“I predict future happiness for Americans if they can prevent the government from wasting the labors of the people under the pretense of taking care of them. Thomas Jefferson.

“Resistance to tyrants is obedience to God.” Thomas Jefferson

“Government, even in its best state, is but a necessary evil; in its worst state, an intolerable one.” Thomas Paine

“Today the nations of the world may be divided into two classes – the nations in which the government fears the people, and the nations in which the people fear the government.” Amos R. E. Pinochet

“It is dangerous to be right when the government is wrong.” Voltaire

“In order to rally people, governments need enemies. They want us to be afraid, to hate, so we will rally behind them. And if they do not have a real enemy, they will invent one in order to mobilize us.” Thich Nhat Hanh

“Too bad all the people who know how to run the country are busy driving taxi cabs and cutting hair.” George Burns

“Of all tyrannies a tyranny sincerely exercised for the good of its victims may be the most oppressive. It may be better to live under robber barons than under omnipotent moral busybodies. The robber baron’s cruelty may sometimes sleep, his cupidity may at some point be satiated; but those who torment us for own good will torment us without end, for they do so with the approval of their own conscience.” C. S. Lewis

“There is not enough jails, not enough policemen, not enough courts to enforce a law not supported by the people.” Hubert Humphrey

So what in heavens name happened?
Uncle Sam has fallen and he can’t get up.

(Quotes from Hillwatch.com)

J.R. says:

Chattel

That’s what the government and its agencies see the people of this country as: its chattel, its property. Who could object to a swineherd or shepard surveilling his property? When they decide to install GPS-enable microchips with microphones on everyone, (except themselves) it will be for our “own good. Think of the lambs, think of the piglets…”

Jeff Green (profile) says:

The DOJ know that Apple cannot comply with the order, what is needed is for the few judges who actually understand to start acting properly and when the DOJ ask for an impossibility to call them out, require the presence in court of the official who asked for the data, and have him repeat the request on oath. Then jail him for contempt and ask for his arrest for perjury.

After a few senior official are shuffling round the exercise yard for a while maybe they will start to act their age.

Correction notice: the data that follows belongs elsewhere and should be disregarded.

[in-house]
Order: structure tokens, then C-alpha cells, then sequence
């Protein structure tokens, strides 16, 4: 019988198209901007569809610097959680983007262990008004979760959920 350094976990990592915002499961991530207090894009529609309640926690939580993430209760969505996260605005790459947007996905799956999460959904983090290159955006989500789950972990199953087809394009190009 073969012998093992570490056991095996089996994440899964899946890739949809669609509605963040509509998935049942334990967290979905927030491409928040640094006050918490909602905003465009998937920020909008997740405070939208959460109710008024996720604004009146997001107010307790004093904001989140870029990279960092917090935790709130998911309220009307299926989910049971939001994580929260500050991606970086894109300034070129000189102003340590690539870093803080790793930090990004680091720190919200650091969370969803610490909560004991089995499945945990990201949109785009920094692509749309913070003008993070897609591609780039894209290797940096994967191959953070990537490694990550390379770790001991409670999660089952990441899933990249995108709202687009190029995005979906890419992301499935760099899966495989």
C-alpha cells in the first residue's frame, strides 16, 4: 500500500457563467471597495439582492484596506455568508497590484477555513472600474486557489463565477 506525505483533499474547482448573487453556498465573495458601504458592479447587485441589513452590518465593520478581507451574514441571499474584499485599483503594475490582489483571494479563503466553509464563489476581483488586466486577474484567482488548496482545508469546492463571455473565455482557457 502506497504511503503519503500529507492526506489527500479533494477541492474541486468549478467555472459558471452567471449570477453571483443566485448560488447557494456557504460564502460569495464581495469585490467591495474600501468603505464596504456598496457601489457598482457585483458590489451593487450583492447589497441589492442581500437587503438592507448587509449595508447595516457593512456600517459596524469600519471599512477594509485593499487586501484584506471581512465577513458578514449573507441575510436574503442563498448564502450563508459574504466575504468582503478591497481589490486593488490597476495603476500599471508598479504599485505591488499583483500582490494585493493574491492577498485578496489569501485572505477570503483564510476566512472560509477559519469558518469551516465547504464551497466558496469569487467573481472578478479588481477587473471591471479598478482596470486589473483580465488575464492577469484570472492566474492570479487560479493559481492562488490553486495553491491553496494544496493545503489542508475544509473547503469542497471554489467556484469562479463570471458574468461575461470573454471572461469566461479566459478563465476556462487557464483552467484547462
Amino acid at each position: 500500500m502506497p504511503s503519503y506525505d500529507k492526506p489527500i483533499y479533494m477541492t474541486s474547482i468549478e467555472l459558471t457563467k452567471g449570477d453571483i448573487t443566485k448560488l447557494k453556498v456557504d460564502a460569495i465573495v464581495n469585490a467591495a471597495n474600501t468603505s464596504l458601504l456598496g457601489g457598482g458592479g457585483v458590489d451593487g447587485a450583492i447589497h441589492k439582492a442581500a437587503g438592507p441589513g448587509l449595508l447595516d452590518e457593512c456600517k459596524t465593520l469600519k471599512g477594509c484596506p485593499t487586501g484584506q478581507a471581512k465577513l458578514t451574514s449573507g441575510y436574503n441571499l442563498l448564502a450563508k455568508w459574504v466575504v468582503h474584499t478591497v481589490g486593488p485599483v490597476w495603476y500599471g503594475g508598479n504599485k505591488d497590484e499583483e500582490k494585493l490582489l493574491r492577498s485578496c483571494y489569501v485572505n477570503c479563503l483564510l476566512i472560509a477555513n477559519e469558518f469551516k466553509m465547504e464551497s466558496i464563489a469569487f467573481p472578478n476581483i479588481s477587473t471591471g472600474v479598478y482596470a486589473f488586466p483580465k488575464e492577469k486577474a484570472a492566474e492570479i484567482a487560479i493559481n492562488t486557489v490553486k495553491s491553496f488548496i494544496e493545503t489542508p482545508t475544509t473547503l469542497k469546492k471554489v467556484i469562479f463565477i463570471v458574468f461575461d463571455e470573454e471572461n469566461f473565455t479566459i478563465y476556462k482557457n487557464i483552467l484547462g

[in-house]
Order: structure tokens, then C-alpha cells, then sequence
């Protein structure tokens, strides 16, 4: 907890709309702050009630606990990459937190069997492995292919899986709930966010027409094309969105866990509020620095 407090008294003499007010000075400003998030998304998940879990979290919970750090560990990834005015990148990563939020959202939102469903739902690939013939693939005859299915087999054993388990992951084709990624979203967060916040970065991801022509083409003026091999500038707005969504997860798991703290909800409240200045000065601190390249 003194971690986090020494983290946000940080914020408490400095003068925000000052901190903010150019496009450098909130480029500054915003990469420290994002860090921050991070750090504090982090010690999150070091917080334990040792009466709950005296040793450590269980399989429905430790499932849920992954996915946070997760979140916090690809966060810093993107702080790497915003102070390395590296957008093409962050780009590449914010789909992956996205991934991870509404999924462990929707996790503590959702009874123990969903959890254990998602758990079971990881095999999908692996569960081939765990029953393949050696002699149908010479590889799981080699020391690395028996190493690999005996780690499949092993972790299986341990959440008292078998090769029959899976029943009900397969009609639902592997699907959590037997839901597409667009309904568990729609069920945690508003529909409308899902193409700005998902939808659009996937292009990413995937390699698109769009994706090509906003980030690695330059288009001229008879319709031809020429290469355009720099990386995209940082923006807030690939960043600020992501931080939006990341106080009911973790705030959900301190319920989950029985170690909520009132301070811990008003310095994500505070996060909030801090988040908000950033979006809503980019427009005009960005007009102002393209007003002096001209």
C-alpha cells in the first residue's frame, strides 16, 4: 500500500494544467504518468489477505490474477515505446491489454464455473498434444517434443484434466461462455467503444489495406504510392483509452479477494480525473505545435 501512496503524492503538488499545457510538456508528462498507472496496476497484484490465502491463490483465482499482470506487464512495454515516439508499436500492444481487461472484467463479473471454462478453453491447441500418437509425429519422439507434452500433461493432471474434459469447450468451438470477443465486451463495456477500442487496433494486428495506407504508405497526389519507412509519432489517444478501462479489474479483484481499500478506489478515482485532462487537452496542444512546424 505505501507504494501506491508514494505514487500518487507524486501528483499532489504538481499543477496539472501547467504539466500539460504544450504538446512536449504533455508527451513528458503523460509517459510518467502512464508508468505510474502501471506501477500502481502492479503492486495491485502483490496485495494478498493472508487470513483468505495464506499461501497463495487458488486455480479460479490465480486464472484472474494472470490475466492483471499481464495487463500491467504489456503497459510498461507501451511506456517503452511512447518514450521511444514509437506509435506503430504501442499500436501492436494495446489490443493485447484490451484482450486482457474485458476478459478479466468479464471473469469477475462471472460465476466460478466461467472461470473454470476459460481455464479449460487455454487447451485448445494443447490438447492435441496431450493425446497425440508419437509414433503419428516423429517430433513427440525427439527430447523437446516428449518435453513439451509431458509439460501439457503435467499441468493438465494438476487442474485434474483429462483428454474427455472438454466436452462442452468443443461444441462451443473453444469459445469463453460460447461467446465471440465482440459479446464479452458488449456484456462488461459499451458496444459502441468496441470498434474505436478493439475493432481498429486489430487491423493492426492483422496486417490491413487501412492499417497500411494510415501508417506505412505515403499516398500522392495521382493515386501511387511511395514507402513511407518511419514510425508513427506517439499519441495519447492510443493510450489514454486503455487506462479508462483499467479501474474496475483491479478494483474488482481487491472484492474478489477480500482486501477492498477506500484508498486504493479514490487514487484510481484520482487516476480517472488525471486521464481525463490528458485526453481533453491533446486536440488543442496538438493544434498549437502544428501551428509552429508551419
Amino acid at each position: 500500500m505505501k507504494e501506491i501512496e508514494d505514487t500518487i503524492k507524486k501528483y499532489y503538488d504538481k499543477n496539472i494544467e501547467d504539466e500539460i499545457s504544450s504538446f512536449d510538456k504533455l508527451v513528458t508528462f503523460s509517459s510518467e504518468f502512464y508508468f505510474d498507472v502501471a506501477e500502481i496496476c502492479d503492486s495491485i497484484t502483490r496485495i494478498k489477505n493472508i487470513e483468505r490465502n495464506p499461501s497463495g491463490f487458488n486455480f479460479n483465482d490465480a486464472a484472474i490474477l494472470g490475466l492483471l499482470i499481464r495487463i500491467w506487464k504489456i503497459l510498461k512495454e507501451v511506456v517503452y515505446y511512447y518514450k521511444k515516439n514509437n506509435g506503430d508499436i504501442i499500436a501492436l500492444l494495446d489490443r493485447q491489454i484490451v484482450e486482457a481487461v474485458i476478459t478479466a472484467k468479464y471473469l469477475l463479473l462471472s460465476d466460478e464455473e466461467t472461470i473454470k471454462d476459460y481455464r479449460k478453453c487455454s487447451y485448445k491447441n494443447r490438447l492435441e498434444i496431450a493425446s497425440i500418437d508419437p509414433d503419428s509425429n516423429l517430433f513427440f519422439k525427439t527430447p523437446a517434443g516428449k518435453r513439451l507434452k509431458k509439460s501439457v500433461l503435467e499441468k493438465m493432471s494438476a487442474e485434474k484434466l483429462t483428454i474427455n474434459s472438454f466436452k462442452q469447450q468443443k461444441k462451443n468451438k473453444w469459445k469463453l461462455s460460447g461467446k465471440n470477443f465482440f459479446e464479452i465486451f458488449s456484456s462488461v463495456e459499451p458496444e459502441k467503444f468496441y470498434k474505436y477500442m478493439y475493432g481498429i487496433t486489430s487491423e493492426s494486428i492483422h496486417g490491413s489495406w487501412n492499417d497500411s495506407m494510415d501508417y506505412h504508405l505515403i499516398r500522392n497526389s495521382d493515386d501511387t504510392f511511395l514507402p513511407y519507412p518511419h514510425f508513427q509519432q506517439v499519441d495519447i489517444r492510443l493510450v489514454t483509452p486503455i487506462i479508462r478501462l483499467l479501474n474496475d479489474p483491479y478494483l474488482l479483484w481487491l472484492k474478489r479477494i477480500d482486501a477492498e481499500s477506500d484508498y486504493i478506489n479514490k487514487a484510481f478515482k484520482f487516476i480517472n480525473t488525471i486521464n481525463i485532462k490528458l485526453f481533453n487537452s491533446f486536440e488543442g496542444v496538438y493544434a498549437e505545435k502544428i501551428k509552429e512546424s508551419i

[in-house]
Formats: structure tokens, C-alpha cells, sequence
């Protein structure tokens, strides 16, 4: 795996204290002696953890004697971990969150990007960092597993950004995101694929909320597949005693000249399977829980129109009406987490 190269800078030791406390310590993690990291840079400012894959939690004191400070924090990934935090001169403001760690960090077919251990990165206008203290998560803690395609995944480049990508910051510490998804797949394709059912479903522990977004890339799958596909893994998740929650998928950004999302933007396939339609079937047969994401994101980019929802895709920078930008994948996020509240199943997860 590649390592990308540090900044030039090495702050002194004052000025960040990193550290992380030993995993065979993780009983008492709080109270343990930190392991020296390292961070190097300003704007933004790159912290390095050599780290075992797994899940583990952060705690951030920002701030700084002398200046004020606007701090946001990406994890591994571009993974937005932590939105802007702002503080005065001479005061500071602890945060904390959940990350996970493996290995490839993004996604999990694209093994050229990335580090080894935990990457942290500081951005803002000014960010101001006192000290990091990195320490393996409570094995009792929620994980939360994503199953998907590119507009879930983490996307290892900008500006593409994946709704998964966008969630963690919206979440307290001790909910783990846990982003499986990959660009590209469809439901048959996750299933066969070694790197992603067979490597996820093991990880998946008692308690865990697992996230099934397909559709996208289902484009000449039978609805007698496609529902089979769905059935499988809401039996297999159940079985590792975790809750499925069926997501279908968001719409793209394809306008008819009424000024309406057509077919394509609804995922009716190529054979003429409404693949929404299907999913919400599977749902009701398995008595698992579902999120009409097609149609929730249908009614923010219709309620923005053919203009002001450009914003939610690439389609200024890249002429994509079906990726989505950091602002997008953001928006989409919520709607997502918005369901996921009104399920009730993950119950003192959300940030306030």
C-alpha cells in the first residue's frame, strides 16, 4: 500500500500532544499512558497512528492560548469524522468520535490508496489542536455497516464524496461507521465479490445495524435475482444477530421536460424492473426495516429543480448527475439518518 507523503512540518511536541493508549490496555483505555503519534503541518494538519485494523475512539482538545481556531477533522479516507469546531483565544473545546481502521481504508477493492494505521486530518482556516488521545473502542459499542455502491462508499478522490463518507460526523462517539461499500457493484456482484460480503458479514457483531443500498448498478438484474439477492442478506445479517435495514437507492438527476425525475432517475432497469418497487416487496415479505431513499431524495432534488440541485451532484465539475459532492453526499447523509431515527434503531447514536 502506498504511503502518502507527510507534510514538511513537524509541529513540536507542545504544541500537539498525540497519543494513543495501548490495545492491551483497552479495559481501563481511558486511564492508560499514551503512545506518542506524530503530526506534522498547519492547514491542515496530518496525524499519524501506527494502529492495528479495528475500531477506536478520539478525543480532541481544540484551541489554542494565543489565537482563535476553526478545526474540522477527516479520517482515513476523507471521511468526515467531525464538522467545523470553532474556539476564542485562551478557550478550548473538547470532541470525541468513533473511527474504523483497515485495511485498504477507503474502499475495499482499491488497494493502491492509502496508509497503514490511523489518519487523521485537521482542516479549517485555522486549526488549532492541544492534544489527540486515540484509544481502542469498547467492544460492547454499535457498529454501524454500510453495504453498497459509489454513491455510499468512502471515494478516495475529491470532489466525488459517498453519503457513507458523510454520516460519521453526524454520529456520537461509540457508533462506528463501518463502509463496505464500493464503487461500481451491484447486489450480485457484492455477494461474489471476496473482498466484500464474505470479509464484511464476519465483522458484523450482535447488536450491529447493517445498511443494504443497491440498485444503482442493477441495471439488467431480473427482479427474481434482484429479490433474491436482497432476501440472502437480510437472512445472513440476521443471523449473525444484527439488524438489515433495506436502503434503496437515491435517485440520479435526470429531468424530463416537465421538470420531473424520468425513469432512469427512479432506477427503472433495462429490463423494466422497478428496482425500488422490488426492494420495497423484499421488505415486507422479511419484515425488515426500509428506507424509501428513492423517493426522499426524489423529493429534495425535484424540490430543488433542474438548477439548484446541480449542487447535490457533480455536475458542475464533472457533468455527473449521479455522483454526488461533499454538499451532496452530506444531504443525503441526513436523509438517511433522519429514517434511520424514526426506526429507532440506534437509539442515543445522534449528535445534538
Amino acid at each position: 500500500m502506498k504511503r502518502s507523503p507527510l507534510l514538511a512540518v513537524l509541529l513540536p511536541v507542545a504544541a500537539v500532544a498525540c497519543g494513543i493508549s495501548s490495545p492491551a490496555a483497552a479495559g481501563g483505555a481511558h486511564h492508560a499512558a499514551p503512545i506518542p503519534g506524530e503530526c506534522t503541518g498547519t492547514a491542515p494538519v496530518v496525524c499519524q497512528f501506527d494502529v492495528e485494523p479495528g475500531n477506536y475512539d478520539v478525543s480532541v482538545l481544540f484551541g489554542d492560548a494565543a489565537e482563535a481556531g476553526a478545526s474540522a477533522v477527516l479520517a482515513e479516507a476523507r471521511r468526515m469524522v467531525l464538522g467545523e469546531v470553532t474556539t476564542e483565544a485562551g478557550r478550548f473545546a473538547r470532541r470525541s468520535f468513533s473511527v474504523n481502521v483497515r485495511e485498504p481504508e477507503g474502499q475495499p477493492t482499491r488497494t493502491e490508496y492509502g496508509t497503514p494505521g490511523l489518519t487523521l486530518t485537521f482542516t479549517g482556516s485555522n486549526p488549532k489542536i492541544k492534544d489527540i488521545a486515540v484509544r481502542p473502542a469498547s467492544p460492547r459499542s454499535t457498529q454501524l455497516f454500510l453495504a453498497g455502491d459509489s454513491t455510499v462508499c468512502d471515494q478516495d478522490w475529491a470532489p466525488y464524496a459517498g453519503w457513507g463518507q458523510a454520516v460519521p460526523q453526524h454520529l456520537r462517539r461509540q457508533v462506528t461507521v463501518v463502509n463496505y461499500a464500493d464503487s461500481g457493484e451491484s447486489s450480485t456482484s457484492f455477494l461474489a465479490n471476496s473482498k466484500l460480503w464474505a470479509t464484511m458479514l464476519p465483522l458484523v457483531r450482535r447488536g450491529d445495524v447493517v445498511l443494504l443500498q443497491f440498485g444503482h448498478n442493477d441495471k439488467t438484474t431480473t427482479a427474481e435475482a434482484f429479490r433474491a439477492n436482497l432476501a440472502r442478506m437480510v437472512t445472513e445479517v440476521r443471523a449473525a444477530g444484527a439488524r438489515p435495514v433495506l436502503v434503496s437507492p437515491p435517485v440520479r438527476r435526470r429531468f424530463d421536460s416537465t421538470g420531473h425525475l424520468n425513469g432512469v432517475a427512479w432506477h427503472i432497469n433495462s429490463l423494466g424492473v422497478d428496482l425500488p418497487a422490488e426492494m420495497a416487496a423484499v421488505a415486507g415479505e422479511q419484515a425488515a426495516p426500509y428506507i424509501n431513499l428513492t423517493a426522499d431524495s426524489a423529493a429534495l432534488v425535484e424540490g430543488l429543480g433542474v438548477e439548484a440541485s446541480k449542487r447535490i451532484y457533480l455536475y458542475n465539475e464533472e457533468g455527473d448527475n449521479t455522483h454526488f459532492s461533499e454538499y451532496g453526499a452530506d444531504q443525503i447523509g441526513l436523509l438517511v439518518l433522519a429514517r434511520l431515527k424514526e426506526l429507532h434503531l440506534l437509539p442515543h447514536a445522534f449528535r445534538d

DigDug says:

Re: Re: Re:

Yup – Exactly.

They are trying to attack companies that allow encryption without their golden key through manipulation of the courts through lies, damned lies, and double dumb-ass lies.

In other words, standard operating procedure for the Executive branch. Whatever it takes to get what they want, to hell with the law, it doesn’t apply to them.

That One Guy (profile) says:

Re: Re: Re:

Why not? What makes you think they wouldn’t knowingly ask for the impossible just to send a message to other companies considering encryption?

“We knew our request wasn’t possible, but we dragged Apple to court and forced them to pay legal fees to fight it regardless. Unless you want to suffer a similar fate, you’d best make sure that you can hand over what we want, when we ask for it, because as we’ve just shown, we will take it to court if we have to, even if we know our demand is impossible.”

Alternatively, they could be hoping to use it as an example of another sort.

“Look, even when we went through all the steps, they still refused to give us what we asked for, claiming it ‘wasn’t possible’. Clearly encryption is indeed posing a real obstruction to law enforcement efforts, and needs to be careful controlled so that this sort of thing doesn’t happen in the future.”

And the third option of course is that they really didn’t realize that they were asking for the impossible, being completely clueless about encryption, but I have a hard time believing that it reached the point of a lawsuit without a single person in the DOJ realizing this, so I rather doubt this is the case.

Anonymous Coward says:

Metadata is more useful and revealing than content. All your contacts, your location history, and your web browsing history can all be gleaned from matadata.

I’m surprised law enforcement even bothers looking at message content anymore. That’s the old, outdated, method of investigation.

Now-a-days, we kill and arrest people based solely on metadata.